Prime Minister Mia Mottley said on Friday that government will enter another International Monetary Fund (IMF) programme in an effort to raise U.S. $340 million in financial assistance.
Mottley said following extensive consultations with the social partnership and other stakeholders starting in June this year, the Cabinet agreed on Thursday, and she will sign a letter on Friday to IMG managing director Kristalina Georgieva asking for “discussions and negotiations” to resume.
“We are living, as we all know, in very difficult and uncertain times, and in a world, where in excess of 40 countries, are on the brink of debt difficulties and debt crisis,” the prime said said during a national address on Friday.
“We are conscious between that and the monetary stance that has been taken by most central banks to control inflation has led to an increase in borrowing.”
She added: “We have been of the view that the cheapest money in town is still at the IMF. In addition to that, it also unlocks other development funds that may be made available to us as a nation…
“We also believe that what is being asked us does not vary far from our own Barbados Economic Recovery and Transformation (BERT) programme, adjustments to which we will make willingly because we recognise how we will have to hone what we are doing in the ability to recover from a COVID-19 environment but at the same time to lay that platform for growth.”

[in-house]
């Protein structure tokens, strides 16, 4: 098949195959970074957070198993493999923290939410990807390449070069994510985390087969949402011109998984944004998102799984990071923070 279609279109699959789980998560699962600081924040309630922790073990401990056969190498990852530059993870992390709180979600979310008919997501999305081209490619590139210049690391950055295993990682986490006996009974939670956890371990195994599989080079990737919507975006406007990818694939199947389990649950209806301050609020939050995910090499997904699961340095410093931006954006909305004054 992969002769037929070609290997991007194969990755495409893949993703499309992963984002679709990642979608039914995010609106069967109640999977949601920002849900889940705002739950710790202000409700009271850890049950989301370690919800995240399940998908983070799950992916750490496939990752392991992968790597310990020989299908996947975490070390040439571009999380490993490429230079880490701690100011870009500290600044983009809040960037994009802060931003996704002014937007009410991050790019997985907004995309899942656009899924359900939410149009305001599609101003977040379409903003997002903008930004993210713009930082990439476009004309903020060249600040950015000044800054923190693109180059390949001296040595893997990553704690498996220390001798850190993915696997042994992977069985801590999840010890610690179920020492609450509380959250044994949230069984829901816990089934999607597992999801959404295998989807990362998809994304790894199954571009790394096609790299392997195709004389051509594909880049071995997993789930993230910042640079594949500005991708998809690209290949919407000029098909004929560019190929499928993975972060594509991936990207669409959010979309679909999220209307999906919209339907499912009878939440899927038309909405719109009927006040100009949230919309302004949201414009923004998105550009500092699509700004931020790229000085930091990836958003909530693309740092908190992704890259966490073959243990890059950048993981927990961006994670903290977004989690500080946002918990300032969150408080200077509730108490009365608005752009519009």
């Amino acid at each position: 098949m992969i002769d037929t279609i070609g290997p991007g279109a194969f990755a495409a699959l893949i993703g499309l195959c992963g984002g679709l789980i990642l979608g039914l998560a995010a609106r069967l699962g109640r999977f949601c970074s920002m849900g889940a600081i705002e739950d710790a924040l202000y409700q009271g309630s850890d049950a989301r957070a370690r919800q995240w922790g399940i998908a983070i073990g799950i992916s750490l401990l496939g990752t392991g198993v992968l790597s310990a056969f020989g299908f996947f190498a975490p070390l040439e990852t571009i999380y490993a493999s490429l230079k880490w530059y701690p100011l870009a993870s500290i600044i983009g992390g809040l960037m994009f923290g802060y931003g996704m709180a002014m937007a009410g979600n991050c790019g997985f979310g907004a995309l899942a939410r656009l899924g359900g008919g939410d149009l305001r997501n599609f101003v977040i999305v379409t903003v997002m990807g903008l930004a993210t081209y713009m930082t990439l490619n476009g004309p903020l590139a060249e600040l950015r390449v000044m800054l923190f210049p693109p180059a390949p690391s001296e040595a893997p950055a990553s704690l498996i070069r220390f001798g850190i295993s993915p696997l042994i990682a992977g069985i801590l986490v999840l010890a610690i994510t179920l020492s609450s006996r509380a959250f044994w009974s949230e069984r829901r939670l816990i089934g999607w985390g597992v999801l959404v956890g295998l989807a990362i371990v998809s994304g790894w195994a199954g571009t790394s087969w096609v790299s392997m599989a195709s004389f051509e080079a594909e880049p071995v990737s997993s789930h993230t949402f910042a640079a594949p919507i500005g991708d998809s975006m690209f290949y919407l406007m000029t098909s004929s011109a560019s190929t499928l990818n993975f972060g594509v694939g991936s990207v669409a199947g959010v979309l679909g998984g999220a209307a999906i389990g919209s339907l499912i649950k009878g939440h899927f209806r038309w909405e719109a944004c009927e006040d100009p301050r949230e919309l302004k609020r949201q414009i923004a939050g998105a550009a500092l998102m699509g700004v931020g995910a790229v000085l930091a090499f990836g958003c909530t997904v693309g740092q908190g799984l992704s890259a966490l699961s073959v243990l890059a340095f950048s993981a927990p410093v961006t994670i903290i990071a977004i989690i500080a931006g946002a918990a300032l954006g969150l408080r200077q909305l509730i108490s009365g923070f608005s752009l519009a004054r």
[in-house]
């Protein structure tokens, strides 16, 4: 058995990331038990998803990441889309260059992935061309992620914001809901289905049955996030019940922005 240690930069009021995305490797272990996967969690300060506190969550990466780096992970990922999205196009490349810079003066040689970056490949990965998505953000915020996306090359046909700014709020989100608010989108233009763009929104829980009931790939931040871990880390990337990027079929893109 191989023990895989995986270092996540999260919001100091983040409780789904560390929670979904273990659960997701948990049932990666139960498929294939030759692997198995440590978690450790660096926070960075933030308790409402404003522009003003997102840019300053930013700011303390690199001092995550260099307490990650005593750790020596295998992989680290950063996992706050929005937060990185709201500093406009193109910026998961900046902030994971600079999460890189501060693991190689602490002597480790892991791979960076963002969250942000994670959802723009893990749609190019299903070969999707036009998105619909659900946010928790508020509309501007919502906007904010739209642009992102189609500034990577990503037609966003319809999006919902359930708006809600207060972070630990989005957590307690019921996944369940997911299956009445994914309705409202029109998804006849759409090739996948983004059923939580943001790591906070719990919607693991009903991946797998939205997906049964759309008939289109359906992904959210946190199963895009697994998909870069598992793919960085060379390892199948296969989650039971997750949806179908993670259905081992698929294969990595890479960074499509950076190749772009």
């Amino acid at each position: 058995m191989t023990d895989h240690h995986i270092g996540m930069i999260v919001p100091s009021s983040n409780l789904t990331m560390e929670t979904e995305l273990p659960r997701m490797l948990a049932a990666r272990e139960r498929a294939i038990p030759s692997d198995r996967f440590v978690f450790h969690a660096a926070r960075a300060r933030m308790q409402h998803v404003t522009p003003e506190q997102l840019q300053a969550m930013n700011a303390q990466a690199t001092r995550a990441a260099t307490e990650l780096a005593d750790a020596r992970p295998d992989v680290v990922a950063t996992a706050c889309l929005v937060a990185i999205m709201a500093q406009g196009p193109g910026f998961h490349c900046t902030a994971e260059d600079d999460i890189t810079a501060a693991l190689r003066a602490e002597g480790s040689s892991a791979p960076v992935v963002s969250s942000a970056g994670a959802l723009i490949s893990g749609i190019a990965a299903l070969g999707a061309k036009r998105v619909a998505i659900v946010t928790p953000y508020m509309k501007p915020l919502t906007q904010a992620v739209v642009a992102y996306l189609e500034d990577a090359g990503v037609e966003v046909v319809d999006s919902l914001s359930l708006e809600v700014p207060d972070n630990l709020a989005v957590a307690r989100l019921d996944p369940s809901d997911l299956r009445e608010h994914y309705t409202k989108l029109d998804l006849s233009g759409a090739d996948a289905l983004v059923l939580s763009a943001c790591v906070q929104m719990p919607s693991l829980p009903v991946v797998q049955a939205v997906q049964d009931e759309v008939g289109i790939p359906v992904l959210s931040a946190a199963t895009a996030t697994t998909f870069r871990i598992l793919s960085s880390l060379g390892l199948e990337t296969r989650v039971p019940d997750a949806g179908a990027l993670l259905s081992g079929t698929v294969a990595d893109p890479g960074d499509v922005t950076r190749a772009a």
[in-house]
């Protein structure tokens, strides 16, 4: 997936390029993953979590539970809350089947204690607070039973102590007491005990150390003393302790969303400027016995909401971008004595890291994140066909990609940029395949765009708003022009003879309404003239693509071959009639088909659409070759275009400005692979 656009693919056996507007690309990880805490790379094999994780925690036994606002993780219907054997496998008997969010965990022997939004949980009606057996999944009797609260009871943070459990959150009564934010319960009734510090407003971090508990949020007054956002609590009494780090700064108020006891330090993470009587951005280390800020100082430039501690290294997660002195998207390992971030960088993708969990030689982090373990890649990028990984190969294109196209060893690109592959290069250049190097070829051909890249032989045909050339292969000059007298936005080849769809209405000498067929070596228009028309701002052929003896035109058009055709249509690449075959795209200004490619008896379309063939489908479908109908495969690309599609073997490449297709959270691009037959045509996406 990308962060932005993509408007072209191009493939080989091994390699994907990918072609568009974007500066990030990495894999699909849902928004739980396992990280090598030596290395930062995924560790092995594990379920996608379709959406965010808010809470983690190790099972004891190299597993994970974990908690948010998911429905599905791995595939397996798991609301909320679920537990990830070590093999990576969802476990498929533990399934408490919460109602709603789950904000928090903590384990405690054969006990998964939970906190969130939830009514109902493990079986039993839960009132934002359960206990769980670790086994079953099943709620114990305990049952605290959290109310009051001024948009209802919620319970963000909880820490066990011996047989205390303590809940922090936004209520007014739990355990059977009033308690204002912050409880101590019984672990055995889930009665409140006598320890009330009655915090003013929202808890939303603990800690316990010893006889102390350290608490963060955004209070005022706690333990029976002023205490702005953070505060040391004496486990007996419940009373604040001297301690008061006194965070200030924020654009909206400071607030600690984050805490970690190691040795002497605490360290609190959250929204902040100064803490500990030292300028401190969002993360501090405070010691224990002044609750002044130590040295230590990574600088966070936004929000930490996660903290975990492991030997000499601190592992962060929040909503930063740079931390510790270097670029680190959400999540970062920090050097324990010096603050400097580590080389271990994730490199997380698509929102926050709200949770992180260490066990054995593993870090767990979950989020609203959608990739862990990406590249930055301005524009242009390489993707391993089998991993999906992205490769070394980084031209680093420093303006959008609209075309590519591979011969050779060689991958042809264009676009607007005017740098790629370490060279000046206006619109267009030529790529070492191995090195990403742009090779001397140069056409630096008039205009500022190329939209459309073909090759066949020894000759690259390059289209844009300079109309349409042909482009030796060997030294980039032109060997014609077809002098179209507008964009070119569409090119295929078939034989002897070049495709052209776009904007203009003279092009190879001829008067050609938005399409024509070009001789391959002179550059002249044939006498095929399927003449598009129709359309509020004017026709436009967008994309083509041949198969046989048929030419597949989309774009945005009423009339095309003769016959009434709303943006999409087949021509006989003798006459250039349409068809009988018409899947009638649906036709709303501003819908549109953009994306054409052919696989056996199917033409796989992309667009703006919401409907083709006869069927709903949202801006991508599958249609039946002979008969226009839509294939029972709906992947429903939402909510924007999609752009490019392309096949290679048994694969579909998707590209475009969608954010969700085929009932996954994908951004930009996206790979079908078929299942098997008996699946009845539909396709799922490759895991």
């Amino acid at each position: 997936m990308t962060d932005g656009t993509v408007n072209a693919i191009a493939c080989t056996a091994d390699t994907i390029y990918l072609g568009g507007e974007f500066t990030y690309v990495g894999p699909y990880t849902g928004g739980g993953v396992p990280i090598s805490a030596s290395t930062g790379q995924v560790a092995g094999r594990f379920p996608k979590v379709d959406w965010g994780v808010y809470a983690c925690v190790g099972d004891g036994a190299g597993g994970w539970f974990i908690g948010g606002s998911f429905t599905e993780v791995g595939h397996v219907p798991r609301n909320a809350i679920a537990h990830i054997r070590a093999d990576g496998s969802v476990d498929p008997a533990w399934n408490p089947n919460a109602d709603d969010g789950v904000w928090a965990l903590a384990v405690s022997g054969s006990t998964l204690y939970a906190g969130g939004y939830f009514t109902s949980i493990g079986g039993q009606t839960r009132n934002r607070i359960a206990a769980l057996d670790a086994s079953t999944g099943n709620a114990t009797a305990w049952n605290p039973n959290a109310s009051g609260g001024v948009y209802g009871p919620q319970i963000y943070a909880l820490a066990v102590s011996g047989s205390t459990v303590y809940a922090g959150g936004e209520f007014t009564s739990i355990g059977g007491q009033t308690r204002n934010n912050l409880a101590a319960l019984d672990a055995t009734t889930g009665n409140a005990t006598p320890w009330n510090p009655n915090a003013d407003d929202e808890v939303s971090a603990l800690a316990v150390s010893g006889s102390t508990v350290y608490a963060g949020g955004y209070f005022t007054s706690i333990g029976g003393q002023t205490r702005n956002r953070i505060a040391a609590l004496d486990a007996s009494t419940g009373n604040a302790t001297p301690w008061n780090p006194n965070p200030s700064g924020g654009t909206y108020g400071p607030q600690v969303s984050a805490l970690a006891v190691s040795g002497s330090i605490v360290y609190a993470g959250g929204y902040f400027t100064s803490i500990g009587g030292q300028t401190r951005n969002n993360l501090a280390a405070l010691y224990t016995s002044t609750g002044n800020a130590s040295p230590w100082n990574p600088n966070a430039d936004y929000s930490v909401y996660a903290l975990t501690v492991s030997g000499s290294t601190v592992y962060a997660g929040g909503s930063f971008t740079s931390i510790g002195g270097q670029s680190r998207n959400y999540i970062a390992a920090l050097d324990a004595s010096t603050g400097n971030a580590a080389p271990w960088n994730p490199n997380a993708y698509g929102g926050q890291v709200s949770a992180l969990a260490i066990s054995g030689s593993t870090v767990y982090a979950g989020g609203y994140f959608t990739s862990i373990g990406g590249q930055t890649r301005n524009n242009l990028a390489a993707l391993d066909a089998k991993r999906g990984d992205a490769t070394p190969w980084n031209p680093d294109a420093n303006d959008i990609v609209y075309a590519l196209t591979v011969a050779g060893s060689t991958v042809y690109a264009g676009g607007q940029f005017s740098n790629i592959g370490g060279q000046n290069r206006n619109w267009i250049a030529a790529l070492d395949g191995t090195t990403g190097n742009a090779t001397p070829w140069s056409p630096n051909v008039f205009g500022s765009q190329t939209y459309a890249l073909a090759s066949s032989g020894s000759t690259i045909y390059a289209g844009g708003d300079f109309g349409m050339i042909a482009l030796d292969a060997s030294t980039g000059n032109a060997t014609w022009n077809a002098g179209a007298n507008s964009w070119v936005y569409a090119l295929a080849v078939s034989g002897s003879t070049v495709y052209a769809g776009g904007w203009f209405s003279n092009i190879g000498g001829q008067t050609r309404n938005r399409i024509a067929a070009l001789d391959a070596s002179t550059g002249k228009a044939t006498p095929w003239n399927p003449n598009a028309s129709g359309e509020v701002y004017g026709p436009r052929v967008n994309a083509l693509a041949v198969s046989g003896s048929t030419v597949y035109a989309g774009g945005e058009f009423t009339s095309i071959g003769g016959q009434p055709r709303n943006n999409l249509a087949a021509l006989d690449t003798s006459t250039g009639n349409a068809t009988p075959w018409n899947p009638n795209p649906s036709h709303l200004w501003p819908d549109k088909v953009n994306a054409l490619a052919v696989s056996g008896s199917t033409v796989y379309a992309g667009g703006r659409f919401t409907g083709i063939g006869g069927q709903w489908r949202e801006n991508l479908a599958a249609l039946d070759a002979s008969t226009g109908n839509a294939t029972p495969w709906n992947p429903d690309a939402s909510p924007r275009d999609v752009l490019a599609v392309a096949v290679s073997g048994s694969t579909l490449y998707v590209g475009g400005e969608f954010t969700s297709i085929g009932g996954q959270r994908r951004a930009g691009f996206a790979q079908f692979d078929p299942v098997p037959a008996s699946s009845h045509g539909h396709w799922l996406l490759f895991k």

The island’s current arrangement with the IMF – a U.S. $290 million extended fund facility (EFF), which supports the BERT plan – finishes at the end of the month.
Mottley said a new EFF will allow the government access to U.S. $130 million and it will also unlock access to a new funding facility that the IMF has recently established.
“(The new facility) is not perfect in the way it has been structured, but it is a long way from anything else that exists for middle income countries such as ourselves,” the prime minister said.
“I am referring to the Resilience and Sustainability Trust, which will make available to us another 150 per cent of quota and probably in the vicinity of U.S. $200 million to U.S. $210 million on top of the U.S. $130 million that we hope to negotiate.”
She said the government will be seeking to negotiate a three-year and not a four-year agreement.